Neko Case – The Worse Things Get…

Neko Case
The Worse Things Get, The Harder I Fight, The Harder I Fight, The More I Love You

Ms. Case sure didn’t spare the verbiage on this one, did she? The excessiveness of the title, The Worse Things Get, The Harder I Fight, The Harder I Fight, The More I Love You (which will henceforth be referred to as TWTG), however, is not the indicator of a difficult or abstruse album. This is one of Neko’s great ones.

Through her career, Case has been known to deliver quirky vignette-style songs that vary from the usual verse-chorus-verse structure. For example, 2005’s Fox Confessor Brings The Flood (her finest moment thus far, to my ears) is chock full of abrupt tracks that seem more like fragments than songs per se. In this way Case has a lot in common with Guided By Voices auteur, Robert Pollard, another master of the oblique. Pollard pulls off the songs-as-fragments thing because of his strong melodies and because, well, Bob can cram more ideas into a 45 second sliver of song than the usual artist has in an entire album. Likewise, Case is a deft wordsmith and songwriter unbound by convention – plus she has the X-factor secret weapon, that voice.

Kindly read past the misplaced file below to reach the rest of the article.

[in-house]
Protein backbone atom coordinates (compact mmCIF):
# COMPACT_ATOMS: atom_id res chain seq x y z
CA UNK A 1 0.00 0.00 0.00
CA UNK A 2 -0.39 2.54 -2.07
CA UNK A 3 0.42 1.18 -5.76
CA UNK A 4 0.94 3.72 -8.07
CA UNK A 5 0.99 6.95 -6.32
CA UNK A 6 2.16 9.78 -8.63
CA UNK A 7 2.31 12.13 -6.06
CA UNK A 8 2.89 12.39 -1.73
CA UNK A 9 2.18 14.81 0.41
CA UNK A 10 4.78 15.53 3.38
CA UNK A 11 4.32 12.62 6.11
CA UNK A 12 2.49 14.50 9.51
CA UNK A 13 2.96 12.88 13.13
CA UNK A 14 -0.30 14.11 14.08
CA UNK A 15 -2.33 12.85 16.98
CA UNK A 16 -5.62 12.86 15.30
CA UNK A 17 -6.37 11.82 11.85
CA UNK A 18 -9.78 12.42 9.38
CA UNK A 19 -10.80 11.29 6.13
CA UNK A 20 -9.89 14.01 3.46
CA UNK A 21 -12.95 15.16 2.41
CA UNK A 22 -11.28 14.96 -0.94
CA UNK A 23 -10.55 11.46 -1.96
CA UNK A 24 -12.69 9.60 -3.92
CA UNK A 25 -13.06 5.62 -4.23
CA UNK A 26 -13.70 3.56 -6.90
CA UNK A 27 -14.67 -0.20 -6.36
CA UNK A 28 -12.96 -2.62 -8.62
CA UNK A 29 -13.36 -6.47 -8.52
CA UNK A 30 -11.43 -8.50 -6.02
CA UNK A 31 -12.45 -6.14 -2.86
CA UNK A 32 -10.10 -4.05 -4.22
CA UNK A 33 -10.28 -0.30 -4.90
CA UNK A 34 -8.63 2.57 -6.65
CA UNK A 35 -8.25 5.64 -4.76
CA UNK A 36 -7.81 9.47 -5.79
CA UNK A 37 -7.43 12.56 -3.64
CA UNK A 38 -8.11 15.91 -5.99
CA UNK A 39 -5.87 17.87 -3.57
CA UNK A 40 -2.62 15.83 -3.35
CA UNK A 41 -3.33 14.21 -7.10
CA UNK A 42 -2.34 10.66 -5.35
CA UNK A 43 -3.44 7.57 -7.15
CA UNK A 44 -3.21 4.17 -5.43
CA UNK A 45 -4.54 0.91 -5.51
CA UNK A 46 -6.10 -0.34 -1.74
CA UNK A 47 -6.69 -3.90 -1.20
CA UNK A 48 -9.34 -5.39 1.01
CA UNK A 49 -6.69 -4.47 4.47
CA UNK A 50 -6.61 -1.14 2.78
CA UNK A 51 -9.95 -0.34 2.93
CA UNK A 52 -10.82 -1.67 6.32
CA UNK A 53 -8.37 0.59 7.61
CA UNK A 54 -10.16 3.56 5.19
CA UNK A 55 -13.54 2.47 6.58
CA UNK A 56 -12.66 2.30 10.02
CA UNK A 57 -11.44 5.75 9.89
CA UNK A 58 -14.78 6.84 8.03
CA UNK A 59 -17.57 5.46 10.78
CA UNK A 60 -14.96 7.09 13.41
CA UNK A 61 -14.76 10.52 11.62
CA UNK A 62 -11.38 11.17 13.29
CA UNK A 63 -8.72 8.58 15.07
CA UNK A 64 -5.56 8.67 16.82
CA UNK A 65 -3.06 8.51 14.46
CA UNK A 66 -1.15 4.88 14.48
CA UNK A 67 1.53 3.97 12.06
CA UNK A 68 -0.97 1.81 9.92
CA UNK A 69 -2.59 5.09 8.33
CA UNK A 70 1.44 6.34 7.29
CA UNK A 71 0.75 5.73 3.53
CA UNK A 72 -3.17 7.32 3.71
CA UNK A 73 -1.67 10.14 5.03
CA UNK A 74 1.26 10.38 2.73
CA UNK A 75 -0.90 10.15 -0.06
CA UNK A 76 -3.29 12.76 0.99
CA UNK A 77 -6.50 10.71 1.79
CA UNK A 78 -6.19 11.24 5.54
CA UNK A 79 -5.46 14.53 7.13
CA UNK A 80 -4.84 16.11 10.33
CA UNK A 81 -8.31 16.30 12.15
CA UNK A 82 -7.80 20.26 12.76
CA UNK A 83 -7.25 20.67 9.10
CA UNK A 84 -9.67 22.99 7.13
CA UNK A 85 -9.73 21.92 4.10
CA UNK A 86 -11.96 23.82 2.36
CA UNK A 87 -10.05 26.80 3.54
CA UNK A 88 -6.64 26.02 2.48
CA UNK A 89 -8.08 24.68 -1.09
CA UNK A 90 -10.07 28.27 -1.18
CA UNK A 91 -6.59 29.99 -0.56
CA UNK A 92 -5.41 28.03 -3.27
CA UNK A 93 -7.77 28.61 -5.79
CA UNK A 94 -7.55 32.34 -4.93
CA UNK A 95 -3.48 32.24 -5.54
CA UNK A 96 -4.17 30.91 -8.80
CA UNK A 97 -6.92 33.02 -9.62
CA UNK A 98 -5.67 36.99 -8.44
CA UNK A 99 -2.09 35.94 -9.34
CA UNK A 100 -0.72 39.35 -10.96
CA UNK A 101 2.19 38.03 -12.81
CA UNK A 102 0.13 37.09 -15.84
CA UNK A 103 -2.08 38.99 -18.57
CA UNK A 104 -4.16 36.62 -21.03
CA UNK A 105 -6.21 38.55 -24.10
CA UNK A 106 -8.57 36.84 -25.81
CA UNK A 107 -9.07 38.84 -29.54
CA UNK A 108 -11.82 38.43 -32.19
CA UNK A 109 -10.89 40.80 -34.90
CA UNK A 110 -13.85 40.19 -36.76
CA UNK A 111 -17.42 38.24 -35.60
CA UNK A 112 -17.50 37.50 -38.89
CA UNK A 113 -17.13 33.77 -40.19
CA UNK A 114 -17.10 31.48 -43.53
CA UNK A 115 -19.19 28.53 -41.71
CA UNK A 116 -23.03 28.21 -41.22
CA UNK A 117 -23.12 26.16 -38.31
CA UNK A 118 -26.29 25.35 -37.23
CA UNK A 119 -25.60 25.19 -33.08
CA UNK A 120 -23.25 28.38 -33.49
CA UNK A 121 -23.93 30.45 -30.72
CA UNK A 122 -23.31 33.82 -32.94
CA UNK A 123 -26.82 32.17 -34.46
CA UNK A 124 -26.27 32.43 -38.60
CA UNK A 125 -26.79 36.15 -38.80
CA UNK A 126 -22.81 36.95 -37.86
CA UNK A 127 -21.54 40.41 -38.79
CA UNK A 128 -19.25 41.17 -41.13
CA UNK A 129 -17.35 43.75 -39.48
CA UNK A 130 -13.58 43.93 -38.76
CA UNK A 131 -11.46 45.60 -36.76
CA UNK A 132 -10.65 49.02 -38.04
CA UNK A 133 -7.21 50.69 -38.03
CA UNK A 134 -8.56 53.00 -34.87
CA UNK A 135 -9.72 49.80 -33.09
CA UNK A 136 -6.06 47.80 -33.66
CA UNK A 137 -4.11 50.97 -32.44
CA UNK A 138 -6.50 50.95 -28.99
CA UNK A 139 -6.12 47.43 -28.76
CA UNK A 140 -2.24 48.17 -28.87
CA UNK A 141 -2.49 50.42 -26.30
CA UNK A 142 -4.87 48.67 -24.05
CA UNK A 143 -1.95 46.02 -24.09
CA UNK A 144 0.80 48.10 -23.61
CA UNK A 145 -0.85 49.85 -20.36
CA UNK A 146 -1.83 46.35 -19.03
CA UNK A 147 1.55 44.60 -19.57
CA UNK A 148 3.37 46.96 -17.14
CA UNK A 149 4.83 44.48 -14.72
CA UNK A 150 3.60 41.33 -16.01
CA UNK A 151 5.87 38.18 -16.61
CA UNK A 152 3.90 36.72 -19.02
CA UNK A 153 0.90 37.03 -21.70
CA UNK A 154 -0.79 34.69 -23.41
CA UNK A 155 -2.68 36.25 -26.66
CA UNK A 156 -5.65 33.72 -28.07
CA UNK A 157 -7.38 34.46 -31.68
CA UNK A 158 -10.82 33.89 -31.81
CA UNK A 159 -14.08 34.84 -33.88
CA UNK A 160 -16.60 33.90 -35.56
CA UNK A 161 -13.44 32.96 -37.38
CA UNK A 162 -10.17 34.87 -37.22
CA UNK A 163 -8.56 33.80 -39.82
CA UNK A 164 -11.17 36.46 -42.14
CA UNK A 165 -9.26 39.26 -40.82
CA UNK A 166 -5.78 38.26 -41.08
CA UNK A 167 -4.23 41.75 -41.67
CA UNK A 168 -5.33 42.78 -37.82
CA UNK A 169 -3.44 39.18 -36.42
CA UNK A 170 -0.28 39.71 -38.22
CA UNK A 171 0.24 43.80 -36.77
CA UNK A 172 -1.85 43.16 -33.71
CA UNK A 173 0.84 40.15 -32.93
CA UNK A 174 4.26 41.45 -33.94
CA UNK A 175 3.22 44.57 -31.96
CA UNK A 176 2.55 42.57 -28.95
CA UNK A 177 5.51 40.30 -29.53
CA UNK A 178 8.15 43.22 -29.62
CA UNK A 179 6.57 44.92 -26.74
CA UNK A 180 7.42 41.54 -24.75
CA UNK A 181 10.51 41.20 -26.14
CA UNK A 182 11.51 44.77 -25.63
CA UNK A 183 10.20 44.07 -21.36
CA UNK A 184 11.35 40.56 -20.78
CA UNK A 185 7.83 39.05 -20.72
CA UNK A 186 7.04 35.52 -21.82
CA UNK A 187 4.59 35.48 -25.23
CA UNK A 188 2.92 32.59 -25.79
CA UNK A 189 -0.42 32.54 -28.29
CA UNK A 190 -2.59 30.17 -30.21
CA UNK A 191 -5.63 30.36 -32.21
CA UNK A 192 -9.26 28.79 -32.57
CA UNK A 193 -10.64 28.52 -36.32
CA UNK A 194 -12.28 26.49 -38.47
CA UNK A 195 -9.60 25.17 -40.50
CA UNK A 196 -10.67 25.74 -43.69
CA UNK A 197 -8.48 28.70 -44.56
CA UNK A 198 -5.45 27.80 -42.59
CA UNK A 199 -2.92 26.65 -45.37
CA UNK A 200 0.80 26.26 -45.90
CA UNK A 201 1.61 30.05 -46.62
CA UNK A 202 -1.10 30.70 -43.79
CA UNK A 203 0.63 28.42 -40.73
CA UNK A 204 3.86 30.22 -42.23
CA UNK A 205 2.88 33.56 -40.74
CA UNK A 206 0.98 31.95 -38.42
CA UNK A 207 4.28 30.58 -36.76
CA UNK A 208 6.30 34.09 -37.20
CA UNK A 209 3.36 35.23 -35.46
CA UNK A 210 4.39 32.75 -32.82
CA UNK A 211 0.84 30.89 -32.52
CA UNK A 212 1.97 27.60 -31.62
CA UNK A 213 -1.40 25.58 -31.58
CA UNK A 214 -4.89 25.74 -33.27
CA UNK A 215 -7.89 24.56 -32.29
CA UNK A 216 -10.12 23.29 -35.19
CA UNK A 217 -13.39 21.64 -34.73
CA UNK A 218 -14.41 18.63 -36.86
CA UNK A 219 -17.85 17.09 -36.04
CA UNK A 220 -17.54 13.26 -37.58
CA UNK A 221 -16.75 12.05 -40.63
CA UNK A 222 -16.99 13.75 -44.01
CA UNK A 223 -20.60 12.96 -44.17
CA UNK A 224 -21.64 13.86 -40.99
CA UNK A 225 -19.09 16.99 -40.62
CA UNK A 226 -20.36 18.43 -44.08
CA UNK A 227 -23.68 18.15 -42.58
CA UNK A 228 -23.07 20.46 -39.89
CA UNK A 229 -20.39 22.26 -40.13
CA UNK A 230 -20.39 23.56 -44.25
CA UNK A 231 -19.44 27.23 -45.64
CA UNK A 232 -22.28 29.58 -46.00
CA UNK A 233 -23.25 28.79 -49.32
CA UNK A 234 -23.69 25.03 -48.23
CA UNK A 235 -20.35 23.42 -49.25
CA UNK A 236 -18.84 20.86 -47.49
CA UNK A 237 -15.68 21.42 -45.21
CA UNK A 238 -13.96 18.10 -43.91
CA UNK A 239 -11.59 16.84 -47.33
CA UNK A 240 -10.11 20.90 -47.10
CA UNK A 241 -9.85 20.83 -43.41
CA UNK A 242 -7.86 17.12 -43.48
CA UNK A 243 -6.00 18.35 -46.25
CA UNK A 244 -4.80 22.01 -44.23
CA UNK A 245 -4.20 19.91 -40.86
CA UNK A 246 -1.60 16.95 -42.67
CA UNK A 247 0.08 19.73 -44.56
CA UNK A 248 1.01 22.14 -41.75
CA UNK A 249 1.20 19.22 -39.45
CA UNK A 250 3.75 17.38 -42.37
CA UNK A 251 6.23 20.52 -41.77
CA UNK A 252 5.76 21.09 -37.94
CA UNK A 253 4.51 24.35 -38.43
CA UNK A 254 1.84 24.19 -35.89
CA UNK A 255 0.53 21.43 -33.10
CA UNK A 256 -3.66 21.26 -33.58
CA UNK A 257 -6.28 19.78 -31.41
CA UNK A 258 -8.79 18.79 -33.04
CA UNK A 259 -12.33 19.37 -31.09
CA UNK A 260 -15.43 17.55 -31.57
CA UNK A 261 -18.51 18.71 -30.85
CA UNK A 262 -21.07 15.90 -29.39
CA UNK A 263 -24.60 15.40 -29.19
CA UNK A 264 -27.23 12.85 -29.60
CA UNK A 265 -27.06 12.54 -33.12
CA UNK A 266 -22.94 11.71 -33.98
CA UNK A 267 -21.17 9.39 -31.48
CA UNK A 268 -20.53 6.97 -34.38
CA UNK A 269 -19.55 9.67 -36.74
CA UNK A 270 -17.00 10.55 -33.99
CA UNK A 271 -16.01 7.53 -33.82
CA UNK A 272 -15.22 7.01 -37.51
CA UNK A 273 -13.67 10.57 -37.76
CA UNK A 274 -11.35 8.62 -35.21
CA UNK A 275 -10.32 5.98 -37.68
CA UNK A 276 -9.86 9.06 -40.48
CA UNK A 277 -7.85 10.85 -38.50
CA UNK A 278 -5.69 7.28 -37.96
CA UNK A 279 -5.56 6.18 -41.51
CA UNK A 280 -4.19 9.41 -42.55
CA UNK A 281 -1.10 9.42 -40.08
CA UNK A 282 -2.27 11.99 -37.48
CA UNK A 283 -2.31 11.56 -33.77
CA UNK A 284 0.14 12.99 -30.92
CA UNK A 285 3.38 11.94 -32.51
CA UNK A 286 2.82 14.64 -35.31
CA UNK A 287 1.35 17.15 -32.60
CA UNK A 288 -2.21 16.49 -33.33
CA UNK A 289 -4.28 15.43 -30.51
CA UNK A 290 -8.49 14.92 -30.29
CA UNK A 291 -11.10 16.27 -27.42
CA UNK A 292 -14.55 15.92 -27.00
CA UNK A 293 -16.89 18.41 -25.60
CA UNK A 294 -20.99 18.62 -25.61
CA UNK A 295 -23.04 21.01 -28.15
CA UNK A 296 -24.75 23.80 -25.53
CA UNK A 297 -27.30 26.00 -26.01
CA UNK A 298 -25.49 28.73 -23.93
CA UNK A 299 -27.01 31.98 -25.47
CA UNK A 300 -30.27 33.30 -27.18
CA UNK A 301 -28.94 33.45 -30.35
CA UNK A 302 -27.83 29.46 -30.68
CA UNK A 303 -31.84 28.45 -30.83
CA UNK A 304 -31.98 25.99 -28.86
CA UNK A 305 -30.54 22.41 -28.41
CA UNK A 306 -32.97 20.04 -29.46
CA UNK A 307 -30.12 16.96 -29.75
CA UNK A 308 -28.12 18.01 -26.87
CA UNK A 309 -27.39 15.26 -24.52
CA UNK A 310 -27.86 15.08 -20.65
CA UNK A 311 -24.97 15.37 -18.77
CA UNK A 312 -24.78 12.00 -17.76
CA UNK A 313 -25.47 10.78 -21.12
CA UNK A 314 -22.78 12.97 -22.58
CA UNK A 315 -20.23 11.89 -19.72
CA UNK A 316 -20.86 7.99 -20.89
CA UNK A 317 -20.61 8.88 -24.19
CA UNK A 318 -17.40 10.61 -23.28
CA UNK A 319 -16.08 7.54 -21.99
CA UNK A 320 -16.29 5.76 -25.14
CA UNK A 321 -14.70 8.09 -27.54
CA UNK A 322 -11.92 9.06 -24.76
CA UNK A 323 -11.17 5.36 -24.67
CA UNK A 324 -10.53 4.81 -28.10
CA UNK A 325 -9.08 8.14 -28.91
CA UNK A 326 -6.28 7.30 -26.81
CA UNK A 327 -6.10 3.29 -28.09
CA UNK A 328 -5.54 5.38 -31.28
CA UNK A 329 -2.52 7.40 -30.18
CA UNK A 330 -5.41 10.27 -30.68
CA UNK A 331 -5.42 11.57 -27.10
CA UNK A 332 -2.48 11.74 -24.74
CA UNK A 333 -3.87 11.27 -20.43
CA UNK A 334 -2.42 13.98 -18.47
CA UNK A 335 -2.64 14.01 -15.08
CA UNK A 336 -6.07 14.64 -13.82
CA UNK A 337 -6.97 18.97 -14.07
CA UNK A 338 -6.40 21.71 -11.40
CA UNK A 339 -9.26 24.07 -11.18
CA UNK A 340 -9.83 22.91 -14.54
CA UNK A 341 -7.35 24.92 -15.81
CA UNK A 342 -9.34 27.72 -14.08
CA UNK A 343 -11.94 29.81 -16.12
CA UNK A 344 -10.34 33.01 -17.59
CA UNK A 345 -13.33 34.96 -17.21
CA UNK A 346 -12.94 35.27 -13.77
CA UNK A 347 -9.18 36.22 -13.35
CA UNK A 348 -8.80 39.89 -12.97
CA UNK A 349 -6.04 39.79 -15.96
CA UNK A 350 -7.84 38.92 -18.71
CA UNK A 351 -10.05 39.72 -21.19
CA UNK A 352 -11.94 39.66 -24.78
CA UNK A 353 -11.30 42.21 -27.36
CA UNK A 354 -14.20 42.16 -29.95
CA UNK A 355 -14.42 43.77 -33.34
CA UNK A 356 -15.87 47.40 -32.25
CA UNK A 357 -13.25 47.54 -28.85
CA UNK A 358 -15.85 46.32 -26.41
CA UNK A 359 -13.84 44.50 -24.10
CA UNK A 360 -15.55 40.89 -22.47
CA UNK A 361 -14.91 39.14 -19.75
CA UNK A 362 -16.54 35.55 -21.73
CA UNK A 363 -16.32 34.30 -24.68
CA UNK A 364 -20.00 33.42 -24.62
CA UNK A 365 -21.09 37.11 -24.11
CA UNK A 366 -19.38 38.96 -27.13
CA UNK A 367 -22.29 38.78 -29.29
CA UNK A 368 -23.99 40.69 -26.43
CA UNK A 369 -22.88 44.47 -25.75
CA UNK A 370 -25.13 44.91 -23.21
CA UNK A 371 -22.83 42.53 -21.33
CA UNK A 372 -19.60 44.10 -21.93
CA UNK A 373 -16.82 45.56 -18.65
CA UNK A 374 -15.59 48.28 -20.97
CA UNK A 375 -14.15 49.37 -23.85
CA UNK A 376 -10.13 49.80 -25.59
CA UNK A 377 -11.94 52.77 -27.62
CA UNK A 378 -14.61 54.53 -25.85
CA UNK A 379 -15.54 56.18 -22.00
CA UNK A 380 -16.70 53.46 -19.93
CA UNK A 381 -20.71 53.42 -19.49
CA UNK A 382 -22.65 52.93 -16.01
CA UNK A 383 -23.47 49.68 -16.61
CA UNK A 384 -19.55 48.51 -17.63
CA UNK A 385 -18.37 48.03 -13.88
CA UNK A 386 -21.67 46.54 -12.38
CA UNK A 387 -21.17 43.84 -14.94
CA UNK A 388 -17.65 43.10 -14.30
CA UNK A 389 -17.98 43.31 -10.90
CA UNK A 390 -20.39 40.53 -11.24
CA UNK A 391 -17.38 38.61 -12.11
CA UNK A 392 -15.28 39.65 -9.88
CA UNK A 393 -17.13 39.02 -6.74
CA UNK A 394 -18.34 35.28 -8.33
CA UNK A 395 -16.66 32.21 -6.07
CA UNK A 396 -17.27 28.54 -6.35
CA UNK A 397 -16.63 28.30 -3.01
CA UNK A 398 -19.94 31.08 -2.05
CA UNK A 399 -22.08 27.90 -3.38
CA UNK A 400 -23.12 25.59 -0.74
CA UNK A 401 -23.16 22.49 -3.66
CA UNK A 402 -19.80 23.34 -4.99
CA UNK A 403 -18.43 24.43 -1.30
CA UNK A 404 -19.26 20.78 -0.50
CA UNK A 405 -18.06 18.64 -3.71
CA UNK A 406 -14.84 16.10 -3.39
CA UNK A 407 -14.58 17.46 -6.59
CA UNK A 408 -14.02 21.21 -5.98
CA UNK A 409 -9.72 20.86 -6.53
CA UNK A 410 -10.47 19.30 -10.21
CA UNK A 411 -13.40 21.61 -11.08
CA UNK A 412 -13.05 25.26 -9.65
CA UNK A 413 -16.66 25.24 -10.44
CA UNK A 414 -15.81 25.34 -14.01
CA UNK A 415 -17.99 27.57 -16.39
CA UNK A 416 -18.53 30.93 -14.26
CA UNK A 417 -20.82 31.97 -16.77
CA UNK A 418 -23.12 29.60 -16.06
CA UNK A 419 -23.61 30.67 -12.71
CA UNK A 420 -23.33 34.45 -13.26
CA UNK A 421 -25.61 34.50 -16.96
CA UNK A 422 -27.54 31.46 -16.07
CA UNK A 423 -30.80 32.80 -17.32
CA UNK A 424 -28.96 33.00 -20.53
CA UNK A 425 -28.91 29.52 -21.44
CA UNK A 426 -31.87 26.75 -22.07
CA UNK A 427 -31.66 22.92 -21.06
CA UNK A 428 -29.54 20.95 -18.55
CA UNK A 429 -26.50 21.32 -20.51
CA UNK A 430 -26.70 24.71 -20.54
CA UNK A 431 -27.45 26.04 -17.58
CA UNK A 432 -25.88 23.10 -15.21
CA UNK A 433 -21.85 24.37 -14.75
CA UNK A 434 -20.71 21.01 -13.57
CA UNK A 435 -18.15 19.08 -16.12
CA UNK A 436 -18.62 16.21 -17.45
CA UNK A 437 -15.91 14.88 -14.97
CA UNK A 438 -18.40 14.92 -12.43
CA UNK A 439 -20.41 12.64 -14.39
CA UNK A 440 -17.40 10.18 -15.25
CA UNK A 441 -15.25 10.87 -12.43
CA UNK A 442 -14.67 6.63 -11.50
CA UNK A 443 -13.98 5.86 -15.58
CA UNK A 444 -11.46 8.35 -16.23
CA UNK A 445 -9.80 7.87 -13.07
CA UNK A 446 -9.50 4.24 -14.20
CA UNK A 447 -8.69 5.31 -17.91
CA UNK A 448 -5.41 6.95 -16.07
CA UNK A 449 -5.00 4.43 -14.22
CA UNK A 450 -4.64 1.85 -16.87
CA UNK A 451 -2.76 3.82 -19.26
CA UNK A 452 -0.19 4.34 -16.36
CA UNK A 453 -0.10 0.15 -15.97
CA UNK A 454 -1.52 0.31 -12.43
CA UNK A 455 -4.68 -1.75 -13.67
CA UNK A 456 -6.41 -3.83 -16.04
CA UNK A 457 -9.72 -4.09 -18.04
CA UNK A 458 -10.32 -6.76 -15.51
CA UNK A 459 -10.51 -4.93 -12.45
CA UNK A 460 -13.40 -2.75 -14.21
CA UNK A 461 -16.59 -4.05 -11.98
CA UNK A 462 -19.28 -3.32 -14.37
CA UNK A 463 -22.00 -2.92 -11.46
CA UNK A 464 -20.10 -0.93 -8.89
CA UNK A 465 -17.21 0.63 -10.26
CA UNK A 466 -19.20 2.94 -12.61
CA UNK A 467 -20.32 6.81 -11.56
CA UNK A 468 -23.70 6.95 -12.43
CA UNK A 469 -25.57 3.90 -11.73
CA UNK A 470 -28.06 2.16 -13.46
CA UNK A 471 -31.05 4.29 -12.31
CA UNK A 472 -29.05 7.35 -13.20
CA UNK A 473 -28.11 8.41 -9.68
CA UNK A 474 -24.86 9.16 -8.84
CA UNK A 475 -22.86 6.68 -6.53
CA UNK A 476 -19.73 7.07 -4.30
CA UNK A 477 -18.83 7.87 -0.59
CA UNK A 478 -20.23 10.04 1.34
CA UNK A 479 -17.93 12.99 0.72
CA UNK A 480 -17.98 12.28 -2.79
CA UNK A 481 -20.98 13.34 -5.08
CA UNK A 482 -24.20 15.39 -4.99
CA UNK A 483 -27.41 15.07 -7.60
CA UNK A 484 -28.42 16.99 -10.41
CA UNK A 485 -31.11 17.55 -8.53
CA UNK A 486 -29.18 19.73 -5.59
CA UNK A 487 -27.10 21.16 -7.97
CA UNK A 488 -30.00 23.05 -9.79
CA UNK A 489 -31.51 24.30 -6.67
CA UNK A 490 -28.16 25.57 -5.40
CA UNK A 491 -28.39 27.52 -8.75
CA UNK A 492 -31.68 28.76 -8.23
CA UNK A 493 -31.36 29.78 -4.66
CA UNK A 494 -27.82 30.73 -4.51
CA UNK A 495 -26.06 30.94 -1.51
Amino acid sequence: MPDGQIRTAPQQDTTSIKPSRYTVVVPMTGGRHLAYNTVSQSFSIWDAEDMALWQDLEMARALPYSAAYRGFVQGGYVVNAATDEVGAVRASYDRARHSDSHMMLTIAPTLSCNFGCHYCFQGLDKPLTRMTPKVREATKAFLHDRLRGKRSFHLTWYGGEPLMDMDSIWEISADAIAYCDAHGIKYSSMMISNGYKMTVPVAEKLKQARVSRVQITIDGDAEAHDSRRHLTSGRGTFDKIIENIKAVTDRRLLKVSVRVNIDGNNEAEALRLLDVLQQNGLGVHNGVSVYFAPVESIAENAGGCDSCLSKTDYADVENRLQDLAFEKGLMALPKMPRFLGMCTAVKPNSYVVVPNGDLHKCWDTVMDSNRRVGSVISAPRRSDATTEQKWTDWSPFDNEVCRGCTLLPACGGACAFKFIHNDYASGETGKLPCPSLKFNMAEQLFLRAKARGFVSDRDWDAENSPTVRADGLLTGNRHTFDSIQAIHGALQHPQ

But TWTG is not encumbered by the aforementioned obliqueness. What we have here is a selection of rock solid songs with catchy melodies and big choruses. This is not to say, however, that the album is exactly straightforward.

Apparently Case has gone through some kind of crisis. So TWTG (which, unfortunately, does not include lyrics in the CD booklet) is mired in a sense of tension and world-weariness that gives the album its edge. Curiously, TWTG is liberally peppered with the F-bomb, which I think is a first for Case. (There goes the chance of getting any airplay for certain tracks. C’est la vie!)

Case’s voice (aided and abetted by former Atlanta belter Kelly Hogan on backing vocals) is the best instrument in her excellent band. The songs span the gamut from edgy powerpop/rock to country to torch. So, while tracks like “Wild Creatures” and “Local Girl” are more or less structurally conventional, they all have kind of a dark, world-weary and/or creepy undertone that transcends pop. Once again, Case’s siren song seduces us into a whirlpool of woe and turmoil – and the world is a better place for it.